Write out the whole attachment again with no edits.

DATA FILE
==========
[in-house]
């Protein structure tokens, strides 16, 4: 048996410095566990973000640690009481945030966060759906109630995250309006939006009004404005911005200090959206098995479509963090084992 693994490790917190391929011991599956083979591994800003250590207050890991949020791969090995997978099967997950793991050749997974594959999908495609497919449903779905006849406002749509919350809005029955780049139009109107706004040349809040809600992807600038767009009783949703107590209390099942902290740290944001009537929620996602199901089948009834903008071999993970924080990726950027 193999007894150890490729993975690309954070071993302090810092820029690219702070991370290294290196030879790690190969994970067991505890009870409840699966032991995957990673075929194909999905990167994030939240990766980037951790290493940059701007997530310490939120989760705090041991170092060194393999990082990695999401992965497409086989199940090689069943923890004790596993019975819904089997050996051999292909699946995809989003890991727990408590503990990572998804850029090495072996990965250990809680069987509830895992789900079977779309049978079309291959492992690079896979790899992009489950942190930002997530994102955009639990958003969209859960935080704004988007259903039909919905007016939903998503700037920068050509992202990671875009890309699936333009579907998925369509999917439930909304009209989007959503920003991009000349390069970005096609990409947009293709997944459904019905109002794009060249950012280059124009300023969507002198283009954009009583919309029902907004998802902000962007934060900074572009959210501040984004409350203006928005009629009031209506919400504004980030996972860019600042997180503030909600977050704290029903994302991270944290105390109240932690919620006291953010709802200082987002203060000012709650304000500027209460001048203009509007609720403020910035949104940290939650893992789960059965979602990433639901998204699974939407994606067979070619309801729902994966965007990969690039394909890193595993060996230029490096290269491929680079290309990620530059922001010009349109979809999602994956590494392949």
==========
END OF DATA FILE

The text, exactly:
[in-house]
């Protein structure tokens, strides 16, 4: 048996410095566990973000640690009481945030966060759906109630995250309006939006009004404005911005200090959206098995479509963090084992 693994490790917190391929011991599956083979591994800003250590207050890991949020791969090995997978099967997950793991050749997974594959999908495609497919449903779905006849406002749509919350809005029955780049139009109107706004040349809040809600992807600038767009009783949703107590209390099942902290740290944001009537929620996602199901089948009834903008071999993970924080990726950027 193999007894150890490729993975690309954070071993302090810092820029690219702070991370290294290196030879790690190969994970067991505890009870409840699966032991995957990673075929194909999905990167994030939240990766980037951790290493940059701007997530310490939120989760705090041991170092060194393999990082990695999401992965497409086989199940090689069943923890004790596993019975819904089997050996051999292909699946995809989003890991727990408590503990990572998804850029090495072996990965250990809680069987509830895992789900079977779309049978079309291959492992690079896979790899992009489950942190930002997530994102955009639990958003969209859960935080704004988007259903039909919905007016939903998503700037920068050509992202990671875009890309699936333009579907998925369509999917439930909304009209989007959503920003991009000349390069970005096609990409947009293709997944459904019905109002794009060249950012280059124009300023969507002198283009954009009583919309029902907004998802902000962007934060900074572009959210501040984004409350203006928005009629009031209506919400504004980030996972860019600042997180503030909600977050704290029903994302991270944290105390109240932690919620006291953010709802200082987002203060000012709650304000500027209460001048203009509007609720403020910035949104940290939650893992789960059965979602990433639901998204699974939407994606067979070619309801729902994966965007990969690039394909890193595993060996230029490096290269491929680079290309990620530059922001010009349109979809999602994956590494392949």